2006: An Evidence-Based Approach to Augmentation and Combination Strategies for: Treatment-Resistant Depression.

Barowsky and Schwartz (2006) discuss evidence-based pharmacological approaches for the management of treatment-resistant depression (TRD).  Authors reflect upon published literature dating from 1989 through 2005, noting that buspirone may be a therapeutically effective antidepressant adjunct.  It was mentioned that, analogous to the beta-blocker pindolol, buspirone acts upon the 5-HT1A receptor, a mechanism which may disinhibit neurons to release serotonin.

Assuming buspirone facilitates additional release of serotonin into the intrasynaptic space, this enhancement of serotonergic transmission may complement the presynaptic reuptake inhibition provided by SSRIs.  It may be that this desensitizes postsynaptic receptors at a faster rate (to accelerate antidepressant action) or potentiates antidepressant efficacy.  In their report, authors discuss results from the STAR*D trial in which using buspirone as an SSRI adjunct was superior in therapeutic efficacy to a standalone SSRI [among those with refractory depression].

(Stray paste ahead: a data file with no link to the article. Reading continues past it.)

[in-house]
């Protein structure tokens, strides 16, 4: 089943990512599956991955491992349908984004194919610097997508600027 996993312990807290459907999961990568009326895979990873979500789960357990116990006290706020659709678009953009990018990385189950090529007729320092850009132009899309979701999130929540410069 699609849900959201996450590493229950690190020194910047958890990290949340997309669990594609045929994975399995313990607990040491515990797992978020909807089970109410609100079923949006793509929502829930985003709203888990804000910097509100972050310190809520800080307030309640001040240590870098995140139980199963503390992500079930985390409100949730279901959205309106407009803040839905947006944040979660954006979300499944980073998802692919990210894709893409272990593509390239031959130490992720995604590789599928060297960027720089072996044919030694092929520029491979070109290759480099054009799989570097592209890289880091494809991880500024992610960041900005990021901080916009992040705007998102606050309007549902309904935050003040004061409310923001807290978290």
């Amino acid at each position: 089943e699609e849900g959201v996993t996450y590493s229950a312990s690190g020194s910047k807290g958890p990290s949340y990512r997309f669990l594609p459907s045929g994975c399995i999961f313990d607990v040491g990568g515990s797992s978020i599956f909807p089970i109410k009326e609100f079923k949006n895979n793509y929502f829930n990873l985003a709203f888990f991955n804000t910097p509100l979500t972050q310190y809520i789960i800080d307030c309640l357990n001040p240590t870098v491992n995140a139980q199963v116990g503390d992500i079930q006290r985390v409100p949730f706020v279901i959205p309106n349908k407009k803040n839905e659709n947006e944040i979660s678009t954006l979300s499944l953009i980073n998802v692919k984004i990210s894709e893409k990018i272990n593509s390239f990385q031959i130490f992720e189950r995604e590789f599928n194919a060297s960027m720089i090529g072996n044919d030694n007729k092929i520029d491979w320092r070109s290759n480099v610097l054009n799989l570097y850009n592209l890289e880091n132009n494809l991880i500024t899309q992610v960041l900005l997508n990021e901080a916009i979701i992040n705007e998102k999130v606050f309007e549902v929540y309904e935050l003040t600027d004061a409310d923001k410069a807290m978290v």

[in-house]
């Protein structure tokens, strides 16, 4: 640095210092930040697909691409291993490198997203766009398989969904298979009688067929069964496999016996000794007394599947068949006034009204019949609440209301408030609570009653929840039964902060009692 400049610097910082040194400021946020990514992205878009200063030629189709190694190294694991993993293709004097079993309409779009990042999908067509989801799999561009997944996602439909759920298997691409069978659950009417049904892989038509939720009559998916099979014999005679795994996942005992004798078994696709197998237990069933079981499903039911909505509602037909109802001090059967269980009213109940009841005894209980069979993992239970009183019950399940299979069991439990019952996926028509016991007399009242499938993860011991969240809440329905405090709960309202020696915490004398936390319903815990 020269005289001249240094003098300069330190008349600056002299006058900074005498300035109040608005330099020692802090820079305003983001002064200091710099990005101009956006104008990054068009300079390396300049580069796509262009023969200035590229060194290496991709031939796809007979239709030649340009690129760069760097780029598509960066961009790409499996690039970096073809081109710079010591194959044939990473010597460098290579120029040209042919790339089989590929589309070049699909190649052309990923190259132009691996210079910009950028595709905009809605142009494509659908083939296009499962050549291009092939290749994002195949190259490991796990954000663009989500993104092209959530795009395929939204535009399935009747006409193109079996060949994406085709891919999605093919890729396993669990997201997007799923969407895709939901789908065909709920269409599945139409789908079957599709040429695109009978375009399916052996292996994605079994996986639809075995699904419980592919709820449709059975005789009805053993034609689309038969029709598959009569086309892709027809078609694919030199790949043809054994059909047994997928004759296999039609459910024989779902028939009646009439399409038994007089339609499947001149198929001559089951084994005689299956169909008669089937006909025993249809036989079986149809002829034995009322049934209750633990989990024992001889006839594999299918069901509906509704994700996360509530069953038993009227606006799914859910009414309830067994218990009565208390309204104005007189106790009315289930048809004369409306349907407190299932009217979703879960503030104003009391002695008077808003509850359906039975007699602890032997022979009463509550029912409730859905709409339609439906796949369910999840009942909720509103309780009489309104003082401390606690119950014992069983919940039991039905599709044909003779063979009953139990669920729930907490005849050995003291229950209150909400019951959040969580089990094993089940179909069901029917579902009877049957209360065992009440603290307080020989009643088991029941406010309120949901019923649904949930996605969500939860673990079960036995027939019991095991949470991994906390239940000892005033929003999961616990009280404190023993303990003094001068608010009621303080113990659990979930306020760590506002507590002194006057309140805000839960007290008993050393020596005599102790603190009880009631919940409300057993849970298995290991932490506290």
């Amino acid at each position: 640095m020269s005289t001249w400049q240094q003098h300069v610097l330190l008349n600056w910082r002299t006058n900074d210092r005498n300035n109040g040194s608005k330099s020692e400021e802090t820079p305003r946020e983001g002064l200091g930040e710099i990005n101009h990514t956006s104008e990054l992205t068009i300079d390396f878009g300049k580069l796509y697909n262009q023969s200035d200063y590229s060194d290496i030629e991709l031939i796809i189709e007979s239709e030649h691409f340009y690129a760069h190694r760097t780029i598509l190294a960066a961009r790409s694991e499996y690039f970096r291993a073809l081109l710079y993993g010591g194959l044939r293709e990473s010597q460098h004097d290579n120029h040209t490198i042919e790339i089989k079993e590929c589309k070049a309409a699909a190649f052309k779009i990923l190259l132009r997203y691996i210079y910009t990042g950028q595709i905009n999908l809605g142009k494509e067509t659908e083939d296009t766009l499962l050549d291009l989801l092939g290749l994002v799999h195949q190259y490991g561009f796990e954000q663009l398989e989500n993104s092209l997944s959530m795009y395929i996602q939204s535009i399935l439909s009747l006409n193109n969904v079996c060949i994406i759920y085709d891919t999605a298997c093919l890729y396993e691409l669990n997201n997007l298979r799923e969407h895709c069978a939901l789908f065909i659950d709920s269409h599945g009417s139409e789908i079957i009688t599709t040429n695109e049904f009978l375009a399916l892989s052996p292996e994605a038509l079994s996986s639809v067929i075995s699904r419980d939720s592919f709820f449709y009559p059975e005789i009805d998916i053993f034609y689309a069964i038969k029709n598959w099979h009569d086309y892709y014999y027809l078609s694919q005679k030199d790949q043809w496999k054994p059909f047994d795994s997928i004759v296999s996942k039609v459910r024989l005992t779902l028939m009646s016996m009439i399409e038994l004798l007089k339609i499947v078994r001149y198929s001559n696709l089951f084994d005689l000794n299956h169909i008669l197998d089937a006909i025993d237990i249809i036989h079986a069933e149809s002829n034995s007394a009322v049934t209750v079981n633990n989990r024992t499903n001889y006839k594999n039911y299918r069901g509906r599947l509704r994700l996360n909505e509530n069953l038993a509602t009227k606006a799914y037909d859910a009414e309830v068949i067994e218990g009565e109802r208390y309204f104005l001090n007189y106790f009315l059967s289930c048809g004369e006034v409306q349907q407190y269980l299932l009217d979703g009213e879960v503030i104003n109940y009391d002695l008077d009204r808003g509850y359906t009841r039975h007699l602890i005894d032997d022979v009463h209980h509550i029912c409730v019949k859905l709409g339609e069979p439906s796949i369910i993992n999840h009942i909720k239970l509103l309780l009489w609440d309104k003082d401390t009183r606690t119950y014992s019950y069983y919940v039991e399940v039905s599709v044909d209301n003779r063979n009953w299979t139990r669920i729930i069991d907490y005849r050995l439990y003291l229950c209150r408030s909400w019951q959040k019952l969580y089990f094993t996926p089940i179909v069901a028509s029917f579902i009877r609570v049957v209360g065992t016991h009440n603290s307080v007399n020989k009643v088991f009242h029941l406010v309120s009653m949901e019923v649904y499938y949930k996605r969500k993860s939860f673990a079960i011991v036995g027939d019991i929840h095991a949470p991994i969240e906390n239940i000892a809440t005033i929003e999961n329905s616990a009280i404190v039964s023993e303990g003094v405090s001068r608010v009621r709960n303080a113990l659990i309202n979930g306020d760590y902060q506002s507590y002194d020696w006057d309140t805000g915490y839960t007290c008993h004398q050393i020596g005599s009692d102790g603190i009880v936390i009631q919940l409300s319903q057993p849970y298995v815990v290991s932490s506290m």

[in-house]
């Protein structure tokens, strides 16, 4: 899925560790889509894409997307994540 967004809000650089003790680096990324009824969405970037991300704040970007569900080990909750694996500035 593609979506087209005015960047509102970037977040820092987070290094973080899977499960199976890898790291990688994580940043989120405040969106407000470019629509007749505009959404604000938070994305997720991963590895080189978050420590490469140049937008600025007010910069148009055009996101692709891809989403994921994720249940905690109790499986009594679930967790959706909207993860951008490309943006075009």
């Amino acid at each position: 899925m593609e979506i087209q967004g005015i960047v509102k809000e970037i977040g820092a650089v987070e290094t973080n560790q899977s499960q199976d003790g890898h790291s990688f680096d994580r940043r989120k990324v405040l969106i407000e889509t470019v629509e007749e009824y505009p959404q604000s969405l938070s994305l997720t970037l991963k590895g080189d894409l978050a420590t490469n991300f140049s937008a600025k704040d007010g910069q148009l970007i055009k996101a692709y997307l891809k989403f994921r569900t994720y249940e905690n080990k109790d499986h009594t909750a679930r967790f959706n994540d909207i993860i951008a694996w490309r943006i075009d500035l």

Results from several distinct open-label trials were also discussed in which adjunct buspirone (20-30 mg/day) significantly alleviated depressive symptoms among partial and insufficient responders to a standalone SSRI or TCA.  Furthermore, follow-up data documented that antidepressant efficacy of adjunct buspirone was maintained for upwards of 3 months post-trial.  Contrarily, data from multiple randomized controlled trials suggested that buspirone as ineffective as an SSRI adjunct among those with resistant-depression.

That said, in one of the randomized controlled trials in which ineffectiveness of adjunct buspirone was noted, a clinically significant reduction in depressive symptoms was observed for individuals with severe depression.  What’s more, data from the STAR*D trial suggests that 20-30 mg/day buspirone are effective for the treatment of major depression.  Since the data are still somewhat mixed regarding buspirone’s antidepressant efficacy, authors of this report recommend further randomized controlled research.